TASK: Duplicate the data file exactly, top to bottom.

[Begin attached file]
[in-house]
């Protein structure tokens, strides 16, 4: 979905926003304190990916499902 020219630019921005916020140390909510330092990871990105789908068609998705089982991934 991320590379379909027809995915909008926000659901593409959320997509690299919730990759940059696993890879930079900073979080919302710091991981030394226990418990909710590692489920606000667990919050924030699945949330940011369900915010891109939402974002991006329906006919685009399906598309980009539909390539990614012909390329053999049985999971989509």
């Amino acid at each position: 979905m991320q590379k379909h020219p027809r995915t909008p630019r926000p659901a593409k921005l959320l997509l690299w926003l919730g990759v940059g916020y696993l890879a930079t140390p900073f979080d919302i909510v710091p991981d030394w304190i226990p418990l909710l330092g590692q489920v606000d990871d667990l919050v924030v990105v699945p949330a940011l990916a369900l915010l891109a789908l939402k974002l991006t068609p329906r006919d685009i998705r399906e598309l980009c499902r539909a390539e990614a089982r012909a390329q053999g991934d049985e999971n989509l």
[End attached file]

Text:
[in-house]
């Protein structure tokens, strides 16, 4: 979905926003304190990916499902 020219630019921005916020140390909510330092990871990105789908068609998705089982991934 991320590379379909027809995915909008926000659901593409959320997509690299919730990759940059696993890879930079900073979080919302710091991981030394226990418990909710590692489920606000667990919050924030699945949330940011369900915010891109939402974002991006329906006919685009399906598309980009539909390539990614012909390329053999049985999971989509």
């Amino acid at each position: 979905m991320q590379k379909h020219p027809r995915t909008p630019r926000p659901a593409k921005l959320l997509l690299w926003l919730g990759v940059g916020y696993l890879a930079t140390p900073f979080d919302i909510v710091p991981d030394w304190i226990p418990l909710l330092g590692q489920v606000d990871d667990l919050v924030v990105v699945p949330a940011l990916a369900l915010l891109a789908l939402k974002l991006t068609p329906r006919d685009i998705r399906e598309l980009c499902r539909a390539e990614a089982r012909a390329q053999g991934d049985e999971n989509l």